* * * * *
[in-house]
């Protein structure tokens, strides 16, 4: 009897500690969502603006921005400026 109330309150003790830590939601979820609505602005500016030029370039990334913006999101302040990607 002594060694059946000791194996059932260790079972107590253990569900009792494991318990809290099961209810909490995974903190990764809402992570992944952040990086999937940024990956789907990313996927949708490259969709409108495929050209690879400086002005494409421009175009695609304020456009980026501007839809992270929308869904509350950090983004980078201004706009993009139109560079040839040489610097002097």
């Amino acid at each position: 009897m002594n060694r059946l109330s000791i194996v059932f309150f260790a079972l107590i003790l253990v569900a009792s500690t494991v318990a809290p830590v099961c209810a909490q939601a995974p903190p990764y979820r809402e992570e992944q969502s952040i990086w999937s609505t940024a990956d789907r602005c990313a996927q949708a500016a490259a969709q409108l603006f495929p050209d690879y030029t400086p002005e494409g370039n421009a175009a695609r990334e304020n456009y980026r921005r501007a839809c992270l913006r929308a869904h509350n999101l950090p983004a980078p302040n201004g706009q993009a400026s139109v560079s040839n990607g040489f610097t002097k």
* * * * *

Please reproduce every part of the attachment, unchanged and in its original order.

[in-house]
């Protein structure tokens, strides 16, 4: 009897500690969502603006921005400026 109330309150003790830590939601979820609505602005500016030029370039990334913006999101302040990607 002594060694059946000791194996059932260790079972107590253990569900009792494991318990809290099961209810909490995974903190990764809402992570992944952040990086999937940024990956789907990313996927949708490259969709409108495929050209690879400086002005494409421009175009695609304020456009980026501007839809992270929308869904509350950090983004980078201004706009993009139109560079040839040489610097002097």
């Amino acid at each position: 009897m002594n060694r059946l109330s000791i194996v059932f309150f260790a079972l107590i003790l253990v569900a009792s500690t494991v318990a809290p830590v099961c209810a909490q939601a995974p903190p990764y979820r809402e992570e992944q969502s952040i990086w999937s609505t940024a990956d789907r602005c990313a996927q949708a500016a490259a969709q409108l603006f495929p050209d690879y030029t400086p002005e494409g370039n421009a175009a695609r990334e304020n456009y980026r921005r501007a839809c992270l913006r929308a869904h509350n999101l950090p983004a980078p302040n201004g706009q993009a400026s139109v560079s040839n990607g040489f610097t002097k």